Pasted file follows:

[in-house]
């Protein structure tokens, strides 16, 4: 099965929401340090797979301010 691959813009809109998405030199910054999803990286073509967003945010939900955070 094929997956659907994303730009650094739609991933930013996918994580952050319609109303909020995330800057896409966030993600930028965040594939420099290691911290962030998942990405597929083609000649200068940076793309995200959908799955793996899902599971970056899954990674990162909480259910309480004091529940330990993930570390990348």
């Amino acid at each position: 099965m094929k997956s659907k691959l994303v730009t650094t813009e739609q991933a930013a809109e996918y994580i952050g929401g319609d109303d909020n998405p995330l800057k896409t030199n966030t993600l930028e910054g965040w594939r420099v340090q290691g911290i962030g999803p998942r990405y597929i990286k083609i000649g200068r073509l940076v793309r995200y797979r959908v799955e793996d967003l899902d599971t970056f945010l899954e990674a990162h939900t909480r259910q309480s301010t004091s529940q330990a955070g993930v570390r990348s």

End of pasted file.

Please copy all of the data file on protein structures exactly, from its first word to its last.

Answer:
[in-house]
């Protein structure tokens, strides 16, 4: 099965929401340090797979301010 691959813009809109998405030199910054999803990286073509967003945010939900955070 094929997956659907994303730009650094739609991933930013996918994580952050319609109303909020995330800057896409966030993600930028965040594939420099290691911290962030998942990405597929083609000649200068940076793309995200959908799955793996899902599971970056899954990674990162909480259910309480004091529940330990993930570390990348």
């Amino acid at each position: 099965m094929k997956s659907k691959l994303v730009t650094t813009e739609q991933a930013a809109e996918y994580i952050g929401g319609d109303d909020n998405p995330l800057k896409t030199n966030t993600l930028e910054g965040w594939r420099v340090q290691g911290i962030g999803p998942r990405y597929i990286k083609i000649g200068r073509l940076v793309r995200y797979r959908v799955e793996d967003l899902d599971t970056f945010l899954e990674a990162h939900t909480r259910q309480s301010t004091s529940q330990a955070g993930v570390r990348s």